The Insurgency: Neighborhood Watch


"Gen. George Casey, the U.S. commander of the multinational coalition in Iraq, told reporters on [June 27] that the worst-case estimate of the size of the Iraqi insurgency is less than one-10th of 1 percent of the country's population -- that is, a top end of 26,000 people supporting the insurgency." -- The Guardian

If you've been following guerrilla wars as long as I have, you have to laugh when you hear Army PR guys say that the Iraqi insurgents are just a teeny-tiny bad apple in a big barrel of shiny Red Delicious Iraqis. One bad apple -- that little beady-eyed Al Qaeda operative Zarqawi -- is supposedly responsible for the whole mess. Sorry, folks, but insurgencies just don't work that way.

Of course, you can't blame US Army guys for doing their job -- lying to the press. But you sure can blame the press for buying it. I can't believe how pig-ignorant reporters are about the basics of guerrilla warfare. This planet has been bursting with guerrilla wars for the past century, but the perky, smiley guys 'n' gals reporting from Iraq still know more about hair spray and "Dating Do's & Don'ts" than they do about urban warfare.

I'm just the opposite. Ever since I flunked puberty, I've dedicated my life to studying war. While the kids who grew up to be TV correspondents were fixing their hair, I was in the library memorizing Jane's Armored Vehicles and reading every issue of Armed Forces Journal and Aviation Week. And the more I read, the more I realized war these days isn't about hi-tech hardware, it's about urban guerrilla tactics. That's my specialty.

So for me, Iraq has been like a bad re-run. I knew it was going to be a disaster, and said so way back in 2002. And sure enough, the situation has gone to Hell strictly by the book, right on schedule.

Guerrilla war depends on two "obvious" facts -- so "obvious" nobody in the press even mentions them:

1. The people who live in a place care more about it than the foreign occupiers, and so they'll outlast them in a long guerrilla war.
2. So the only way to defeat the guerrillas is to wipe out or displace the population.

It's been done. The Brits did it in the Boer War a century ago. They were stuck in a losing war against an insurgency by the Boers, so they dragged the Boers' women and kids into the concentration camps to die of every horrible disease in Africa. It worked. A quarter of the civilian population was wiped out, and the Boers lost heart and surrendered, giving the Brits access to the gold and diamond mines. Even now the Boers still burn with hatred over what the Brits did to them, and you can't blame the poor bastards.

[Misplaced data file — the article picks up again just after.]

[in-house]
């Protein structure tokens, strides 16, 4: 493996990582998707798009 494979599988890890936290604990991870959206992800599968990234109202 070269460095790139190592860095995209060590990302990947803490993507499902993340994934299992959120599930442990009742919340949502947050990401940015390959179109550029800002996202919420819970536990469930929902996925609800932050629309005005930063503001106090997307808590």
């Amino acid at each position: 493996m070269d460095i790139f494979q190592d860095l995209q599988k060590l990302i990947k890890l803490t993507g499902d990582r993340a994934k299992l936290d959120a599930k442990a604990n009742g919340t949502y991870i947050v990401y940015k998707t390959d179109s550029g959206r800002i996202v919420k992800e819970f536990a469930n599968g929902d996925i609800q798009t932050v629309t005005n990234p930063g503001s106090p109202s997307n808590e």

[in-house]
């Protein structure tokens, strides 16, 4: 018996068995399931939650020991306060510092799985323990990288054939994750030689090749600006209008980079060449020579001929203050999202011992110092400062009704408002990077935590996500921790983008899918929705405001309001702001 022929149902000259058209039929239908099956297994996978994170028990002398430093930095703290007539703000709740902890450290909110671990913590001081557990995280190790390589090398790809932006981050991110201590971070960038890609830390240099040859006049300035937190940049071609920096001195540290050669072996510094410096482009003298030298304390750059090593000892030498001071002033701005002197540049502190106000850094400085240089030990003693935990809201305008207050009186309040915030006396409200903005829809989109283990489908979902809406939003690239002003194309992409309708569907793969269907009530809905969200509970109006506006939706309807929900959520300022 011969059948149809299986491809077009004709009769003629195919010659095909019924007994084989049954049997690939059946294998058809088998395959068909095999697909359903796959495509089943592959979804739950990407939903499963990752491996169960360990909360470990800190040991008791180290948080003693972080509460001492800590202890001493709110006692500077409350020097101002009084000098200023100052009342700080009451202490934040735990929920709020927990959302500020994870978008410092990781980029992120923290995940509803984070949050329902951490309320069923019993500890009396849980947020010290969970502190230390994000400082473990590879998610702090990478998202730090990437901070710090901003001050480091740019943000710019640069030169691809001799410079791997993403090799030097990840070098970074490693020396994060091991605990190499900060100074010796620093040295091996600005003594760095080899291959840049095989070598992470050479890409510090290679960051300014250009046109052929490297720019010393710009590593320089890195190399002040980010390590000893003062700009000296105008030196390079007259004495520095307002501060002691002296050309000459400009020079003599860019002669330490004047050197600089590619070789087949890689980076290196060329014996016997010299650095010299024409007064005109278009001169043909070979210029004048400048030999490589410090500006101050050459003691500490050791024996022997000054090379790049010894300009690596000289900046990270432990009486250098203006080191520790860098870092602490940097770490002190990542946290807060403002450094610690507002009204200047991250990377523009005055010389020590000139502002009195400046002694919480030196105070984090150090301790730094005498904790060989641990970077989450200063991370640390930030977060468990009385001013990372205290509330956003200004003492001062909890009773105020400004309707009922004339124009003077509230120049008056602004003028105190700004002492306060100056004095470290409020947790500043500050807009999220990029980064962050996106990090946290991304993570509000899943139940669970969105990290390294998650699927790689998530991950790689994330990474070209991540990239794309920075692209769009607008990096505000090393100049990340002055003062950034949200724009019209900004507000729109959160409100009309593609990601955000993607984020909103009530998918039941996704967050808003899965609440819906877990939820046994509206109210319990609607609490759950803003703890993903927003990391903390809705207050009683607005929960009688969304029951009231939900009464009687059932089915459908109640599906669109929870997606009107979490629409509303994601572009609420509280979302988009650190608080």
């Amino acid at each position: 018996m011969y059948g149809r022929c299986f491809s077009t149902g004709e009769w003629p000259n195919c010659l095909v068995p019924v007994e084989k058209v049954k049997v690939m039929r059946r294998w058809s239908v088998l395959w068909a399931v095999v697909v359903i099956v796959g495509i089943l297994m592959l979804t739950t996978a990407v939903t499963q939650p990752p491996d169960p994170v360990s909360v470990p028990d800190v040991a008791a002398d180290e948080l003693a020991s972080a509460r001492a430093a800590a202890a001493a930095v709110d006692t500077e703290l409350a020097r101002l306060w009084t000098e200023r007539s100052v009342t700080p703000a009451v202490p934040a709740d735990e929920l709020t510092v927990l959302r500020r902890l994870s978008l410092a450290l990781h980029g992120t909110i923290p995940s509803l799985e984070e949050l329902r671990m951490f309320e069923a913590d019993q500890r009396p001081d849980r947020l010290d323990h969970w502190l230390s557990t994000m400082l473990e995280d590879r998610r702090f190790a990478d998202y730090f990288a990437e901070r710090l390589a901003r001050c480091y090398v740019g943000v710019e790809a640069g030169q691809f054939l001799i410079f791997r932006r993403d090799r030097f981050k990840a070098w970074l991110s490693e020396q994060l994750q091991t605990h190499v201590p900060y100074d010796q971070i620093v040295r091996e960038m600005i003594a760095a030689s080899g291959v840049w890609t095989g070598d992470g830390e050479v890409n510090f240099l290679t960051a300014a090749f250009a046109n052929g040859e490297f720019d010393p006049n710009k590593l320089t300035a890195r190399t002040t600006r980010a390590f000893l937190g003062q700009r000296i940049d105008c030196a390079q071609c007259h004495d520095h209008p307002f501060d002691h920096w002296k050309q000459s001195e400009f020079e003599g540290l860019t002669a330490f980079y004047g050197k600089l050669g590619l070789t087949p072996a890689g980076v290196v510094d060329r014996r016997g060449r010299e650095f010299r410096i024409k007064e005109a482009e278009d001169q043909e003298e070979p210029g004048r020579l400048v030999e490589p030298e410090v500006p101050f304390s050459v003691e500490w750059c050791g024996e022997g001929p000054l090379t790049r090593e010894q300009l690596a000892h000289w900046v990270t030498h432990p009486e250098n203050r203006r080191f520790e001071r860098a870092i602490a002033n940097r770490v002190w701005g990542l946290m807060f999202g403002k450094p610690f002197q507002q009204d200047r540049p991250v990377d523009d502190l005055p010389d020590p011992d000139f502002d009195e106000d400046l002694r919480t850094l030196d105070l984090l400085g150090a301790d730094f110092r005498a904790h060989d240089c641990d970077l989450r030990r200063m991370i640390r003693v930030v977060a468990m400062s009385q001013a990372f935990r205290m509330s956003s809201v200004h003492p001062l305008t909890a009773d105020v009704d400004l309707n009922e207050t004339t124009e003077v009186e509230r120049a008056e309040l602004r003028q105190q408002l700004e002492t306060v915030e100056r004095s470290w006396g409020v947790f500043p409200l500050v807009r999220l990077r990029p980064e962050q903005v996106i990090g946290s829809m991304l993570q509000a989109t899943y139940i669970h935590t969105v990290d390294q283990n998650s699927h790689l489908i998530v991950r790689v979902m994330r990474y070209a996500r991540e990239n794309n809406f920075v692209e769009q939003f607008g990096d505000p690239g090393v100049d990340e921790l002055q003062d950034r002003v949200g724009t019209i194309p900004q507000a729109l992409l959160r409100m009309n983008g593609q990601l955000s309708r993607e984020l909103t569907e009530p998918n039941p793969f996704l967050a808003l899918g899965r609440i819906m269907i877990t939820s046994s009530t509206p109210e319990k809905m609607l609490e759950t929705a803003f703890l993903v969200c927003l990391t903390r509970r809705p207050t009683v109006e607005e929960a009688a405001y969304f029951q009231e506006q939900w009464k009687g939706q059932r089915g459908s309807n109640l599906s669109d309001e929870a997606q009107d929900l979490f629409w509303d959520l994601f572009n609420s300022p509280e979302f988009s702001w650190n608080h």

Stalin combined displacement and extermination when he decided the Chechens were troublemakers. He shipped them all to camps in Central Asia on 15 minutes notice. A third of the Chechen population died in the locked cattle cars before they even reached Kazakhstan. It must have been a terrible way to die, passing out from thirst as the trains rumbled across the Steppes to the GULAG.

But times have changed. America isn't as blunt about killing anybody in the way of our Empire as the Brits were. We can't wipe out the Sunni Iraqis; we can't even admit that they're "the enemy."

So to account for the fact that our Iraqi friends keep trying to blow up our convoys, the Pentagon's tame press tells us there's some kind of Mister Big seducing the Iraqis into evil, insurgent ways.

Saddam was the original nominee. As long as he was still on the loose, Bush's PR guys were swearing that the insurgency was nothing but "deadenders" from Saddam's regime. Once we grabbed him, Iraq would be more peaceful than South Dakota. Then we got him in December 2003, and the attacks on our troops went up. In April 2004, four months after we yanked Saddam out of his backyard spider hole, we had our worst month yet, with 140 GIs killed.

It was obvious that Saddam had never been in charge of the insurgency. I knew that as soon as I saw where he'd been hiding: a pathetic hole in somebody's backyard, with a concrete plug over it and no way to communicate with the outside world. You can't run an insurgency from a place like that. You have to be on the street non-stop, checking things out. You need to know who's doing what, who can be trusted, who's going soft, whose cousin just got arrested -- you have to know everything.